Jerry said, 'Alec, many is the man who would walk through fire to get a woman to look at him that way just once. When you get to Kansas, you had better go to see the Menningers; you've got to get that amnesia untangled. Nobody can fool a woman about her husband. When she's lived with him, slept with him, given him enemas and listened to his jokes, a substitution is impossible no matter how much the ringer may look like him. Even an identical twin could not do it. There are all those little things a wife knows and the public never sees.'
I said, 'Marga, it's up to you.'
She answered, 'Jerry, my husband is saying that I must refute that - in part - myself. At that time I did not know Alec as well as a wife knows her husband. I was not his wife then; I was his lover - and I had been such only a few days.' She smiled. 'But you're right in essence; I recognized him.'
Farnsworth frowned. 'I'm getting mixed up again. We're talking about either one man or two. This Alexander Hergensheimer - Alec, tell me about him.'
'I'm a Protestant, preacher, Jerry, ordained in the Brothers of the Apocalypse Christian Church of the One Truth - the Apocalypse Brethren as you hear us referred to. I was born on my grandfather's farm outside Wichita on May twenty-second -'
'Hey, you've got, a birthday this week!' Jerry remarked. Marga looked alert.
'So I have. I've been too busy to think about it. - in nineteen-sixty. My parents and grandparents are dead; my oldest brother is still working the family farm -'
'That's why you're going to Kansas? -To find your brother?'
'No. That farm is in another world, the one I grew up in.'
'Then why are you going to Kansas?'
I was slow in answering. 'I don't have a logical answer. Perhaps it's the homing instinct. Or it may be something like horses running back into a burning barn. I don't know, Jerry. But I have to go back and try to find my roots.'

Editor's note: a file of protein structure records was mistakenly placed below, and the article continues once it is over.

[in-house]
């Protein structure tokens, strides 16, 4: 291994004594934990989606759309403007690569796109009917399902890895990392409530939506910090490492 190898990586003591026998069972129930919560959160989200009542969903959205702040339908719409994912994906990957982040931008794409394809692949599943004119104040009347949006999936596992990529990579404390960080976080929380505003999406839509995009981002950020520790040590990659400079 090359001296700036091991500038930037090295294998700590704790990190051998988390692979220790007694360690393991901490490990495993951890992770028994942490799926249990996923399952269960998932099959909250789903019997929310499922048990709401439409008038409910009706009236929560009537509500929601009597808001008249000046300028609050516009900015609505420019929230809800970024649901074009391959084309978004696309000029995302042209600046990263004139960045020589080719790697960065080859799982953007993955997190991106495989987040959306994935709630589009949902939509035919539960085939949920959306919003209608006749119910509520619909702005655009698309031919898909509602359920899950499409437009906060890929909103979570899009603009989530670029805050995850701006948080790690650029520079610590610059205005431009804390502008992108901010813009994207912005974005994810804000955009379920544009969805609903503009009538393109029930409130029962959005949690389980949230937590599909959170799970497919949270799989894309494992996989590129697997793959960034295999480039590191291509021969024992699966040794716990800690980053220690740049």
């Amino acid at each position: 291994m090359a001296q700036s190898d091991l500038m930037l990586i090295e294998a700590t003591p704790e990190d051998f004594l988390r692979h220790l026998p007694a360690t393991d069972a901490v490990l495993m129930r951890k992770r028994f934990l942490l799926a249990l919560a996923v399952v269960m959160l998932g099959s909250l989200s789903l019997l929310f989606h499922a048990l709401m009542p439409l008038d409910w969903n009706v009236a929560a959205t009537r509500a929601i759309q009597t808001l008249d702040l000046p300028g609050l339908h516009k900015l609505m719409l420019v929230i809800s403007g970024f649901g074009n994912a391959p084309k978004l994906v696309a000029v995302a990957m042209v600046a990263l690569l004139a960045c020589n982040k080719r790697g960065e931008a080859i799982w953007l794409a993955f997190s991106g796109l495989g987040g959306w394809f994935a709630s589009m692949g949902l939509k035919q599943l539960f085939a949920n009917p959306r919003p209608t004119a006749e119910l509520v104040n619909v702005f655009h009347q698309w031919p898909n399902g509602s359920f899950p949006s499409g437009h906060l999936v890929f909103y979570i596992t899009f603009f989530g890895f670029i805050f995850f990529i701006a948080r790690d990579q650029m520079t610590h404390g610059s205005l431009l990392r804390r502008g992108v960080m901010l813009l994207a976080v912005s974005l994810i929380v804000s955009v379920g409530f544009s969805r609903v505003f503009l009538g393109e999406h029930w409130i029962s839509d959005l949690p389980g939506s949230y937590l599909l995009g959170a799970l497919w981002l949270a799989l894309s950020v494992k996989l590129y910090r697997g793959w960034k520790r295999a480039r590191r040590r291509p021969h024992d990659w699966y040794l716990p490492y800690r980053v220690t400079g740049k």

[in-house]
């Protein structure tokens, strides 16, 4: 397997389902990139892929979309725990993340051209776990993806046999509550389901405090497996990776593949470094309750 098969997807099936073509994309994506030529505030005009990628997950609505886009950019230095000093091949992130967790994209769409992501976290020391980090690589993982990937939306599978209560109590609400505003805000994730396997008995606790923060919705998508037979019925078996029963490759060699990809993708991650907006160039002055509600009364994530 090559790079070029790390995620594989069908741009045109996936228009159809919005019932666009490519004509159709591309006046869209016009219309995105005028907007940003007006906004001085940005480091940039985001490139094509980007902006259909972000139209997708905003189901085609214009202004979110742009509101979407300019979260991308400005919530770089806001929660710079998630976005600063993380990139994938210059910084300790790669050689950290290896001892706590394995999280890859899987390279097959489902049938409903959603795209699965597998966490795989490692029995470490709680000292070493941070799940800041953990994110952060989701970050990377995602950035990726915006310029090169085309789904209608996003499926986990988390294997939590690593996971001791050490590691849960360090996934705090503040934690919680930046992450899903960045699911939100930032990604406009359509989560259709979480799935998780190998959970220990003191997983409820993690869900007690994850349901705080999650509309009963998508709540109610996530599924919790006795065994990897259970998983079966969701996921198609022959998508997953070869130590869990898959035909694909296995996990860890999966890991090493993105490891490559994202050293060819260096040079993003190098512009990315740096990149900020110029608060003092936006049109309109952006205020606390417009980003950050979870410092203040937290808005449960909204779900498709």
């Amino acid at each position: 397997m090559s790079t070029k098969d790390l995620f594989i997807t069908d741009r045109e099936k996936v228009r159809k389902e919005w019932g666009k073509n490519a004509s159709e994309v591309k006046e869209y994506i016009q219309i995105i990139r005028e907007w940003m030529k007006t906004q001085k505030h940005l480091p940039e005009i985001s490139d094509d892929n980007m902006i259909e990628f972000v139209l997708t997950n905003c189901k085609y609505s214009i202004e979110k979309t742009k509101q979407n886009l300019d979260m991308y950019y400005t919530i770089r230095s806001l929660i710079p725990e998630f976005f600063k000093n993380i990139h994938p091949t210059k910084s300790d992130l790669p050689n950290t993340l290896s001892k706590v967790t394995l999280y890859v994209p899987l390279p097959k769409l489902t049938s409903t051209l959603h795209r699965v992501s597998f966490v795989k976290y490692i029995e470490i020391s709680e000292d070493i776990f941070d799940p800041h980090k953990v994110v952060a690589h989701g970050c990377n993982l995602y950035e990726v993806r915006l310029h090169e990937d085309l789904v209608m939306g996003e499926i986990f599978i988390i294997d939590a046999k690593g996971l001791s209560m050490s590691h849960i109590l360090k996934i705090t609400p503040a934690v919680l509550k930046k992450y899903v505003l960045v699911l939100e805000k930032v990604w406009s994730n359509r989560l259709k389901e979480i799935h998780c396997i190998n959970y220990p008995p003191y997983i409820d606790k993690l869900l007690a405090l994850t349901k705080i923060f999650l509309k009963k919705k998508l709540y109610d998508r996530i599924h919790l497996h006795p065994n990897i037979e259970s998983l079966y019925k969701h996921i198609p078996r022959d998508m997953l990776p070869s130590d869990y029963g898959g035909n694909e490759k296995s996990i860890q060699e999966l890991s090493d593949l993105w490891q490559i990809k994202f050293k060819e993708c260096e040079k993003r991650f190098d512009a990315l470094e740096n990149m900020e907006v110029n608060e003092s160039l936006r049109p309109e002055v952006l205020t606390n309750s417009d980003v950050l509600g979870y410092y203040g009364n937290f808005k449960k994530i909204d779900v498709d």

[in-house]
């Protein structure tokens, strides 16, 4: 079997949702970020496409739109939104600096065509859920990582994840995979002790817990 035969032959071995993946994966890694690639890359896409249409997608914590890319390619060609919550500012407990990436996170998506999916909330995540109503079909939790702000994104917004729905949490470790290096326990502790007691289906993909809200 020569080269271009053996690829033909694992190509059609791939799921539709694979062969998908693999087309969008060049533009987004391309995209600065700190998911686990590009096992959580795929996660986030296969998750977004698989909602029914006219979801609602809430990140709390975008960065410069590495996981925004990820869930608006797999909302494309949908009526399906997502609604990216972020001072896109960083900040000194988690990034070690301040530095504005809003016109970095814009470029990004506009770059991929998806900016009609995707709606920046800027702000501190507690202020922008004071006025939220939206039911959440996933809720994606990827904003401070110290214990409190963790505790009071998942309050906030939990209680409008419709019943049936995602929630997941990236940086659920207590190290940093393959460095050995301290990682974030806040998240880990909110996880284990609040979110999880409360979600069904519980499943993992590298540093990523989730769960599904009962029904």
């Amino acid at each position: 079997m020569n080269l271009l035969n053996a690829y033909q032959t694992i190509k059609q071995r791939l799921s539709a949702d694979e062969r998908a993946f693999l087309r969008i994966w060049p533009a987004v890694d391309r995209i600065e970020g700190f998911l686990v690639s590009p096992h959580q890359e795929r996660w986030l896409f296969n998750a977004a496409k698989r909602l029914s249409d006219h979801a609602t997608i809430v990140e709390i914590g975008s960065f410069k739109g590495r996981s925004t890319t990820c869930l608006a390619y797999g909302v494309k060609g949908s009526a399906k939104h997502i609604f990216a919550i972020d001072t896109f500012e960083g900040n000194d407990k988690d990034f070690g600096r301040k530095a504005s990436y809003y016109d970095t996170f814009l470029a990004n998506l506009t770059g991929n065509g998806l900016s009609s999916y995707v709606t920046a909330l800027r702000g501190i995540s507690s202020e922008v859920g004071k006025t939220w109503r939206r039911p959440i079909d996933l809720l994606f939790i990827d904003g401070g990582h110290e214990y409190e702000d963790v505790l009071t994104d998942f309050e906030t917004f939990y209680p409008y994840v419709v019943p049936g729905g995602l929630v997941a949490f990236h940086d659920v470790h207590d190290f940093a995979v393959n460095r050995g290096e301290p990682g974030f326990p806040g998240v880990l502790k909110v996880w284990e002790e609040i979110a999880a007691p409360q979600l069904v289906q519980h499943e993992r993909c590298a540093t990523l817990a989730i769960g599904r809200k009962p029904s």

'That's a reason I can understand. Go on.'
I told him about my schooling, not hiding the fact that I had failed to make it in engineering - my switch to the seminary and my ordination on graduation, then my association with C.U.D. I did not mention Abigail, I did not mention that I hadn't been too successful as a parson largely (in my private opinion) because Abigail did not like people and my parishioners did not like Abigail. Impossible to put all details into a short biography - but the fact is that I could not mention Abigail at all without throwing doubt on the legitimacy of Margrethe's status and this I could not do.
'That's about it. If we were in my native world, you could phone C.U.D. national headquarters in Kansas City, 'Kansas, and check on me. We had had a successful year and I was on vacation. I took a dirigible, the Count von Zeppelin of North American Airlines, from Kansas City airport to San Francisco, to Hilo, to Tahiti, and there I joined the Motor Vessel Konge Knut and that about brings us up to date, as I've told you the rest.'
'You sound kosher, you talk a good game - are you born again?'
'Certainly! I'm afraid I'm not in a state of grace now... but I'm working on it. We're in the Last Days, brother; it's urgent. Are you born again?'
"Discuss it later. What's the second law of thermodynamics?'
I made a wry face. 'Entropy always increases. That's the one that tripped me.'
'Now tell me about Alec Graham.'
'Not much I can tell. His passport showed that he was born in Texas, and he gave a law firm in Dallas as an address. For the rest you had better ask Margrethe; she knew him, I didn't.' (I did not mention an embarrassing million dollars. I could not explain it, so I left it out... and Marga had only my word for it; she had never seen it.)
'Margie? Can you fill us in on Alec Graham?'
She was slow in answering. 'I'm afraid I can't add anything to what my husband has told you.'
'Hey! You're letting me down. Your husband gave a detailed description of Dr Jekyll; can't you describe Mr Hyde? So far, he's a zero. A mail drop in Dallas, nothing more.
'Mr Farnsworth, I'm sure you've never been a shipboard stewardess -'
'Nope, I haven't. But I was room steward in a cargo liner - two trips when I was a kid.'
'Then you'll understand. A stewardess knows many things about her passengers. She knows how often they bathe. She knows, how often they change their clothes. She knows how they smell - and everyone does smell, some good, some bad. She knows what sort of books they read - or don't read. Most of all she knows whether or not they are truly gentlefolk, honest, generous, considerate, warmhearted. She knows everything one could need to know to judge a person. Yet she may not know a passenger's occupation, home town, schooling, or any of those details that a friend would know.